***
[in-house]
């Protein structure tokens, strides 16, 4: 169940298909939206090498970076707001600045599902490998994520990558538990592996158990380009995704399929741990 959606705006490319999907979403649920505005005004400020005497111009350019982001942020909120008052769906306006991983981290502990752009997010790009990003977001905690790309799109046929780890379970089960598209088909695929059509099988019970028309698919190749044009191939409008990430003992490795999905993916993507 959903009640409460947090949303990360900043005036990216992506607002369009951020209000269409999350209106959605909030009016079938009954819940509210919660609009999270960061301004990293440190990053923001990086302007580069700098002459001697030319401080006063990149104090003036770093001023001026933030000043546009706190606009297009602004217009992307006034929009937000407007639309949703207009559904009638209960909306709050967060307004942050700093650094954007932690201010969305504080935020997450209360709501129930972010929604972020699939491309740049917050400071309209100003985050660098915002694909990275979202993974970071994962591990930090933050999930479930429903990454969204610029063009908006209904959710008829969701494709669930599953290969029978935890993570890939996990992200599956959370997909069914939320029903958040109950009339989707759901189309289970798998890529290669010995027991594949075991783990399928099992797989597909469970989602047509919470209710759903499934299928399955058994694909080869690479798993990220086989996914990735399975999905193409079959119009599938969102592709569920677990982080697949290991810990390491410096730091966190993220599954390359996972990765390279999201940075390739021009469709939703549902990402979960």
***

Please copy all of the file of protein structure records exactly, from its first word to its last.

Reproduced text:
[in-house]
């Protein structure tokens, strides 16, 4: 169940298909939206090498970076707001600045599902490998994520990558538990592996158990380009995704399929741990 959606705006490319999907979403649920505005005004400020005497111009350019982001942020909120008052769906306006991983981290502990752009997010790009990003977001905690790309799109046929780890379970089960598209088909695929059509099988019970028309698919190749044009191939409008990430003992490795999905993916993507 959903009640409460947090949303990360900043005036990216992506607002369009951020209000269409999350209106959605909030009016079938009954819940509210919660609009999270960061301004990293440190990053923001990086302007580069700098002459001697030319401080006063990149104090003036770093001023001026933030000043546009706190606009297009602004217009992307006034929009937000407007639309949703207009559904009638209960909306709050967060307004942050700093650094954007932690201010969305504080935020997450209360709501129930972010929604972020699939491309740049917050400071309209100003985050660098915002694909990275979202993974970071994962591990930090933050999930479930429903990454969204610029063009908006209904959710008829969701494709669930599953290969029978935890993570890939996990992200599956959370997909069914939320029903958040109950009339989707759901189309289970798998890529290669010995027991594949075991783990399928099992797989597909469970989602047509919470209710759903499934299928399955058994694909080869690479798993990220086989996914990735399975999905193409079959119009599938969102592709569920677990982080697949290991810990390491410096730091966190993220599954390359996972990765390279999201940075390739021009469709939703549902990402979960």